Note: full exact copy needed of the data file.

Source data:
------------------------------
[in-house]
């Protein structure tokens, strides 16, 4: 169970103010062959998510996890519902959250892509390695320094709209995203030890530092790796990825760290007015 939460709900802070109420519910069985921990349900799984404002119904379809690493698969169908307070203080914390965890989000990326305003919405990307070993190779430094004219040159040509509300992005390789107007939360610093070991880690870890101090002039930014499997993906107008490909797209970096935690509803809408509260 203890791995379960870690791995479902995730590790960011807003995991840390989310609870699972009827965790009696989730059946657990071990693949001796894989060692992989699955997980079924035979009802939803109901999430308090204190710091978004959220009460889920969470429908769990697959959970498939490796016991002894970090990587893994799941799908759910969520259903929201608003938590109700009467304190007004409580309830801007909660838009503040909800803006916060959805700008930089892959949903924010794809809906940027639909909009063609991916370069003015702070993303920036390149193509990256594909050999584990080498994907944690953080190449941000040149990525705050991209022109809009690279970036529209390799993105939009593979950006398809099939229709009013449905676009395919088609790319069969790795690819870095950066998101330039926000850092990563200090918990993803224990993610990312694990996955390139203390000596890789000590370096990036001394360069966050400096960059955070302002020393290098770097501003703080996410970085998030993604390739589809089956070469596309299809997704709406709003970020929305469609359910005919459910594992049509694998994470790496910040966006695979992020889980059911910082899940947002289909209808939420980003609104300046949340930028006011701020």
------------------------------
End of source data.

[in-house]
């Protein structure tokens, strides 16, 4: 169970103010062959998510996890519902959250892509390695320094709209995203030890530092790796990825760290007015 939460709900802070109420519910069985921990349900799984404002119904379809690493698969169908307070203080914390965890989000990326305003919405990307070993190779430094004219040159040509509300992005390789107007939360610093070991880690870890101090002039930014499997993906107008490909797209970096935690509803809408509260 203890791995379960870690791995479902995730590790960011807003995991840390989310609870699972009827965790009696989730059946657990071990693949001796894989060692992989699955997980079924035979009802939803109901999430308090204190710091978004959220009460889920969470429908769990697959959970498939490796016991002894970090990587893994799941799908759910969520259903929201608003938590109700009467304190007004409580309830801007909660838009503040909800803006916060959805700008930089892959949903924010794809809906940027639909909009063609991916370069003015702070993303920036390149193509990256594909050999584990080498994907944690953080190449941000040149990525705050991209022109809009690279970036529209390799993105939009593979950006398809099939229709009013449905676009395919088609790319069969790795690819870095950066998101330039926000850092990563200090918990993803224990993610990312694990996955390139203390000596890789000590370096990036001394360069966050400096960059955070302002020393290098770097501003703080996410970085998030993604390739589809089956070469596309299809997704709406709003970020929305469609359910005919459910594992049509694998994470790496910040966006695979992020889980059911910082899940947002289909209808939420980003609104300046949340930028006011701020």